“We’ve seen schools where you wouldn’t have a student in fifth or sixth grade that started there in kindergarten or first grade,” he said. “That should not be the case.”

A focus on the individual. More students should have “individualized education plans,” such as those used for students in special education, and teachers should have “professional learning plans” by 2016-17.

Welcoming English-language learners. IPS will establish a “newcomer center” to support families that are still learning English as a new language.

Together, Ferebee said, he hoped all of the ideas in the plan would lead to a new image of IPS in the minds of people who live in Indianapolis and better serve the students who attend its schools.

“How we define success will be very different,” he said, “than how we do it today.”

School safety

Hiring more security officers in Memphis after school shootings could have unintended consequences

PHOTO: Jahi Chikwendiu/The Washington Post/Getty Images

Tennessee’s largest district, Shelby County Schools, is slated to add more school resource officers under the proposed budget for next school year.

Superintendent Dorsey Hopson earmarked $2 million to hire 30 school resource officers in addition to the 98 already in some of its 150-plus schools. The school board is scheduled to vote on the budget Tuesday.

But an increase in law enforcement officers could have unintended consequences.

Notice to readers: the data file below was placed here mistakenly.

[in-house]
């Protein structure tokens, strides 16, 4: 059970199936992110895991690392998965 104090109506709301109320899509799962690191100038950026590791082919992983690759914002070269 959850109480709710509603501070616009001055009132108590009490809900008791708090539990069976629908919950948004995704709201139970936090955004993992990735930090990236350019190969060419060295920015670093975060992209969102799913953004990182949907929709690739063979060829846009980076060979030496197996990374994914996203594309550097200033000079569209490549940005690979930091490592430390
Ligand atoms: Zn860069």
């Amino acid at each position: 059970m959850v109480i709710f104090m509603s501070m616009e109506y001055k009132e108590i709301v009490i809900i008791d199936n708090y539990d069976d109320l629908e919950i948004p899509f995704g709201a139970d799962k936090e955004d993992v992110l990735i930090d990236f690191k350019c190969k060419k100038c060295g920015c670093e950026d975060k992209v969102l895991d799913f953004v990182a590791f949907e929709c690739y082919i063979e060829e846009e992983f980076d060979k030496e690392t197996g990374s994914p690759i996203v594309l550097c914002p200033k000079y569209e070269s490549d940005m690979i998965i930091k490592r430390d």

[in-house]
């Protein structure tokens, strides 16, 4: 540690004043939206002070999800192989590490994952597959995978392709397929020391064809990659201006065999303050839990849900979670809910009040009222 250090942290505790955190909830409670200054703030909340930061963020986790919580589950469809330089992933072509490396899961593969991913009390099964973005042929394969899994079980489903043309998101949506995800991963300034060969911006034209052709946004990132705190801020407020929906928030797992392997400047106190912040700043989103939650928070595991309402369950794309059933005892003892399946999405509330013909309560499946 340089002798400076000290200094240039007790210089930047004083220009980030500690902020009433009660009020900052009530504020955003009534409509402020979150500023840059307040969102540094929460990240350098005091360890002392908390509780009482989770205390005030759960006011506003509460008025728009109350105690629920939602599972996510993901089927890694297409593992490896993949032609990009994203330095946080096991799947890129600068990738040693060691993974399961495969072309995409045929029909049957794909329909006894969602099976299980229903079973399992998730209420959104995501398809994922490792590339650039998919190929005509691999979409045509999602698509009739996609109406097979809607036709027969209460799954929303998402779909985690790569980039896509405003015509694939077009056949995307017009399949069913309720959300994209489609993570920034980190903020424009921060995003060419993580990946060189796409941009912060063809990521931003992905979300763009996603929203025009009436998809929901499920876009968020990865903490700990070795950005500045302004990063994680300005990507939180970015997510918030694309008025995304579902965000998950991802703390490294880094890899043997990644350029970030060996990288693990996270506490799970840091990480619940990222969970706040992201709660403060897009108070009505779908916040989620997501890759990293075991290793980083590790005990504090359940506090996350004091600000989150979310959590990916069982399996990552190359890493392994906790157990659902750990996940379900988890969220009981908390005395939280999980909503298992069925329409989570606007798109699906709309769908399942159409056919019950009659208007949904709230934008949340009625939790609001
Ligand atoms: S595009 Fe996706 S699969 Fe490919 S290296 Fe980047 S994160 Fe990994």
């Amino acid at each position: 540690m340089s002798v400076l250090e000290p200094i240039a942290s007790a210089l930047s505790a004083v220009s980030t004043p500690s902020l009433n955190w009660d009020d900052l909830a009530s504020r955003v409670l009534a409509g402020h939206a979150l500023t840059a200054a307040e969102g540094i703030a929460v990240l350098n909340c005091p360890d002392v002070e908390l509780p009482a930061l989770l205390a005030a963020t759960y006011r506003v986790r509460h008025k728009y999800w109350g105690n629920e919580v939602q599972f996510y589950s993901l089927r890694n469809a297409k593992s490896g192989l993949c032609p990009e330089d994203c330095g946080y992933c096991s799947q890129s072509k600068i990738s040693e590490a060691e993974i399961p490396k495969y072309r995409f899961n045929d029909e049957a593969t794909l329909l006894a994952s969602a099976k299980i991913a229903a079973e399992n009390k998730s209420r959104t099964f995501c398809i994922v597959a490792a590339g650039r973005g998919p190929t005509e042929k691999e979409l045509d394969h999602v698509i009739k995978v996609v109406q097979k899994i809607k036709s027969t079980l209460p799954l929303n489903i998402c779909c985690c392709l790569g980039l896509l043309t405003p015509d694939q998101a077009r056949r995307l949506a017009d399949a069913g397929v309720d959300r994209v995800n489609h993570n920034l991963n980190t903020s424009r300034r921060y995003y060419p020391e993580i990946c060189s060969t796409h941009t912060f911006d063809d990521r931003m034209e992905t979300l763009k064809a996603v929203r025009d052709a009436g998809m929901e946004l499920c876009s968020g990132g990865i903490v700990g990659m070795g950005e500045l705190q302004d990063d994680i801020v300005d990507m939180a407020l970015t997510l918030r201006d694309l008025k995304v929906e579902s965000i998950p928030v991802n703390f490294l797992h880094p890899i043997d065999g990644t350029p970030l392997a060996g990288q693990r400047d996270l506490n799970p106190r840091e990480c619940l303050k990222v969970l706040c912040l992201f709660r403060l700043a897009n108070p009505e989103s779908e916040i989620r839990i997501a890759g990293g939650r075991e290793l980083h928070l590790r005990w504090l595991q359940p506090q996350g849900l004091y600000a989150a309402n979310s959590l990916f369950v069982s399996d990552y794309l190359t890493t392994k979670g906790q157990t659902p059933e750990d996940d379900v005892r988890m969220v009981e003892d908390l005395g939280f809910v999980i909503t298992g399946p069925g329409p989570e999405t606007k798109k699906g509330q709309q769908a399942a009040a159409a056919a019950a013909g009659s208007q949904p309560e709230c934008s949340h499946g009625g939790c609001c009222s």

A new state law that bans local governments from refusing to cooperate with federal immigration officials could put school resource officers in an awkward position.

Tennessee Education Commissioner Candice McQueen recently reminded school personnel they are not obligated to release student information regarding immigration status. School resource officers employed by police or sheriff’s departments, however, do not answer to school districts. Shelby County Schools is still reviewing the law, but school board members have previously gone on the record emphasizing their commitment to protecting undocumented students.

“Right now we are just trying to get a better understanding of the law and the impact that it may have,” said Natalia Powers, a district spokeswoman.

Also, incidents of excessive force and racial bias toward black students have cropped up in recent years. Two white Memphis officers were fired in 2013 after hitting a black student and wrestling her to the ground because she was “yelling and cussing” on school grounds. And mothers of four elementary school students recently filed a lawsuit against a Murfreesboro officer who arrested them at school in 2016 for failing to break up a fight that occurred off-campus.

Just how common those incidents are in Memphis is unclear. In response to Chalkbeat’s query for the number and type of complaints in the last two school years, Shelby County Schools said it “does not have any documents responsive to this request.”

Currently, 38 school resource officers are sheriff’s deputies, and the rest are security officers hired by Shelby County Schools. The officers respond and work to prevent criminal activity in all high schools and middle schools, Hopson said. The 30 additional officers would augment staffing at some schools and for the first time, branch out to some elementary schools. Hopson said those decisions will be based on crime rates in surrounding neighborhoods and school incidents.

Hopson’s initial recommendation for more school resource officers was in response to the school shooting in Parkland, Florida, that killed 17 people and sparked a wave of student activism on school safety, including in Memphis.

Gov. Bill Haslam’s recent $30 million budget boost would allow school districts across Tennessee to hire more law enforcement officers or improve building security. Measures to arm some teachers with guns or outlaw certain types of guns have fallen flat.


For more on the role and history of school resource officers in Tennessee, read our five things to know.